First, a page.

The following weekend, May 14th and 15th, we returned again and we dug out the entrance to a depth of nearly a metre. It was Brian Wrigley who was the brave man who first crawled down the passage and reported that the air appeared to be fresh and that both the entrance passage and the ice-house itself appeared to be in excellent condition. It is a straight entrance passage, about 5 paces long, leading into a circular chamber with a vaulted roof. There is no entrance in the roof, and the belly of the ice-house is filled up to the level of the entrance. We did however make one remarkable discovery, of a statue of the Madonna. This had been smashed into small pieces, but it was presumably the Madonna who originally stood on the top of the mound. The paint was still remarkably well preserved.
When was the ice house built? Nell Penny is busy pursuing the documentary history of the area, so far without success. The Deeds of Norden Court, in whose grounds the ice house stands, are not in the Borough Records and are presumably still held by the Convent. When we can track them down we hope that they will be able to throw some documentary light on the archaeological discoveries.
PORTABLE ANTIQUITIES TED SAMMES
This is the title of a consultation paper issued by the D.O.E. It asks for comments on the questions posed, by April 30th – totally insufficient time for Amateur Societies to take appropriate action.
The text of the document appears not to know or recognise the existence of non-professional archaeologists.
It is an attempt to improve the legislation on treasure-hunting and treasure trove, a measure long overdue. It would require finds to be reported in a specified time to authorities to be decided. Obviously ALL finds cannot be reported and it must be confined to objects of metal (bronze and precious metals), also some consideration should be given to stone implements.
This paper was discussed by the Working Party for London Archaeology on April 7th, and a submission will be made.
“British Archaeological News” for April 1988 carried the comments of the C.B.A. on its front page. They conclude that it is a “serious and well-drafted paper, and merits the closest study from the whole archaeological community, since the future of the study of the historical heritage may depend upon it.”
Copies of the consultation paper are obtainable from Peter Wright, D.O.E. Heritage Sponsorship, Division 3, Room 241, Lambeth Bridge House, London SE1 7SB.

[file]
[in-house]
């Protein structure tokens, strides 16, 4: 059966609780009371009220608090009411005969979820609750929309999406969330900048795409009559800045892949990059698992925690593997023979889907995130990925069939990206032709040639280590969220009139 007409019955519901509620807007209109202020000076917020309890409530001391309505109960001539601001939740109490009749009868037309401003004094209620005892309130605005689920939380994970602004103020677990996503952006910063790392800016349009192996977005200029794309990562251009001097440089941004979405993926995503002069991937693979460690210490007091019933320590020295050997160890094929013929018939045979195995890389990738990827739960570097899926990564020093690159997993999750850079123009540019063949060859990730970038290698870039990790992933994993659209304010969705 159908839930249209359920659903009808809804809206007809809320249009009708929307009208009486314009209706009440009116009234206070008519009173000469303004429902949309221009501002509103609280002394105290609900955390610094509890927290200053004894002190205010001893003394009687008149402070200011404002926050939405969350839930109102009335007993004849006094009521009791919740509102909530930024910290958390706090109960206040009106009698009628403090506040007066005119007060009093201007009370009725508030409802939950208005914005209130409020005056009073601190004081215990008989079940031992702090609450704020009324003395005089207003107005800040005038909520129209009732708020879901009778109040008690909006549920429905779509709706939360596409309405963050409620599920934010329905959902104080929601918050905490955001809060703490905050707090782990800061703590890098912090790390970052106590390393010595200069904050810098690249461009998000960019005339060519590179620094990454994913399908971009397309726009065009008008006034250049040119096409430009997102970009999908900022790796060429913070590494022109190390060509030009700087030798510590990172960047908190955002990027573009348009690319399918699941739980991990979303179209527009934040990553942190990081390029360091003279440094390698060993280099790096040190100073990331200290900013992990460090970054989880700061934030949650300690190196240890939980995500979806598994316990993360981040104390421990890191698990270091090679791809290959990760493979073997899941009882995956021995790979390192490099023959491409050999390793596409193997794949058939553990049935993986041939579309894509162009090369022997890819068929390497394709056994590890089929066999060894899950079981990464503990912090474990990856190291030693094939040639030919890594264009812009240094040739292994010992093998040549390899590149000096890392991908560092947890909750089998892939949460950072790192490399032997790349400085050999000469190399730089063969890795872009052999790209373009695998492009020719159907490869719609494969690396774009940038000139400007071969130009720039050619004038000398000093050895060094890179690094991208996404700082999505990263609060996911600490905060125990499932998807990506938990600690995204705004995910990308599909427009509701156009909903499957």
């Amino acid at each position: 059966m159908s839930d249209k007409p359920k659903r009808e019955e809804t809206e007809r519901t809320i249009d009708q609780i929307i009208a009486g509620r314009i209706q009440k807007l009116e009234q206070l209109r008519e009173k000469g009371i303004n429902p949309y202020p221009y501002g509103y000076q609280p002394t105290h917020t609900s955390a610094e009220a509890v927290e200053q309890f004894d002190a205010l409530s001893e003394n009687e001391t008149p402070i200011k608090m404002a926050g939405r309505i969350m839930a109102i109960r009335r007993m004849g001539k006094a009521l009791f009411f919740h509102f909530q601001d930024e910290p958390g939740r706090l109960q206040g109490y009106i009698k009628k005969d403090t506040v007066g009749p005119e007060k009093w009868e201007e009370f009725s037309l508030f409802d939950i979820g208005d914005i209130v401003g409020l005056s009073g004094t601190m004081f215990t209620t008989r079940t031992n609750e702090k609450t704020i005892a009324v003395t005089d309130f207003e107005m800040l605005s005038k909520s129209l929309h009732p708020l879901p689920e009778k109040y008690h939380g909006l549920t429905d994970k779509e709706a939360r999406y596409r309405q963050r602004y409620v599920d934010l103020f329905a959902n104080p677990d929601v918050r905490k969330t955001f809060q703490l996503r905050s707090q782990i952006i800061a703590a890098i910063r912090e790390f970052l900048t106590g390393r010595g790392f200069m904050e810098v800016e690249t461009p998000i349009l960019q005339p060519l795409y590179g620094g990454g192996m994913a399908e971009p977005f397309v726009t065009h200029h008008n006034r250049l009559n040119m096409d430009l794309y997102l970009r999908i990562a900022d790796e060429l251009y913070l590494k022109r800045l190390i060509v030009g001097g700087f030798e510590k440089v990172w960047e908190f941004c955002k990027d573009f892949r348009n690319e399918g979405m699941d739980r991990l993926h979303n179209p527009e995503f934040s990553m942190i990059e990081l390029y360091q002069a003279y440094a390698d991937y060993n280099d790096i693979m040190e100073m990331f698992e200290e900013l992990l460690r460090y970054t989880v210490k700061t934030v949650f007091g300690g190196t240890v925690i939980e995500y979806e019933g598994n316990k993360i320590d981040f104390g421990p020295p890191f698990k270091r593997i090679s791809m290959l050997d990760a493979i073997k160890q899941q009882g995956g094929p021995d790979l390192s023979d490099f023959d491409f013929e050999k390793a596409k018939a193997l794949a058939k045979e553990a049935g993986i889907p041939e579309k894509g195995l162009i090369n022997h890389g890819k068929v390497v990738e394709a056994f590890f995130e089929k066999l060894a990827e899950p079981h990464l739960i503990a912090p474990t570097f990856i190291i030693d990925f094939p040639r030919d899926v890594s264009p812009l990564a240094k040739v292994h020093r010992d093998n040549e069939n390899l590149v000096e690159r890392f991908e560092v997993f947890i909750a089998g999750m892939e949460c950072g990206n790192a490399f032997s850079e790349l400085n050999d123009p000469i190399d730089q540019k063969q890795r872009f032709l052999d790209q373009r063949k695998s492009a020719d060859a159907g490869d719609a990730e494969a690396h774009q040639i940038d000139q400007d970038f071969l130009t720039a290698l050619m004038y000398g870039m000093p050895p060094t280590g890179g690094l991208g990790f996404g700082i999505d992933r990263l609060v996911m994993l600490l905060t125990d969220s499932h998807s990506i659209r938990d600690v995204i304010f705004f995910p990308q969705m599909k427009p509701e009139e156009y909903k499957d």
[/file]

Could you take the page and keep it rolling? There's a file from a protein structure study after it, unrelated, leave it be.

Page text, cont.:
Our Chairman, Andrew Selkirk, also has strong feelings on this subject, and considers the scheme totally unworkable. It would mean that any of us who stoops down and picks up a piece of flint will become a criminal unless he reports it to the “professionals”. A piece on the subject will shortly be appearing in “Current Archaeology”.
THE ANNUAL GENERAL MEETING – TUESDAY 10TH MAY ENID HILL
The business part of the meeting was speedily and efficiently carried out by Andrew Selkirk, Brian Wrigley, Victor Jones and Ted Sammes. Reports on the work of the Society during the past year and new developments facing us in the coming year, the good state of the finances and confirmation of existing officers and committee members were soon completed so that we could turn to the second half of the evening – the 3 speakers dealing with Ice-Houses, Bronze Age Swords and the Brockley Hill excavation of 1987.
The subject of Ice-Houses was especially relevant as the Society is excavating the mound at the back of St Joseph’s Convent in Hendon, and by chance Brian Wrigley reported that the entrance to the mound had been found that day, proving that the mound is an ice-house. Mrs Beamon gave a very informative account of the history of ice-houses, most of which date from the 17th and 18th centuries. They have various forms, but the most efficient is egg-shaped, built of brick, partly below ground and with a door and passage leading from them. Ice is packed in with alternate layers of straw and the ice is taken out as required. Some ice-houses were built in fishing areas, often at ground level, and the ice was taken on board ship to pack the fish in, and this continued until refrigeration was introduced. Very surprisingly, Mrs Beamon has traced the names of 3000 known ice-houses which will appear in her forthcoming book.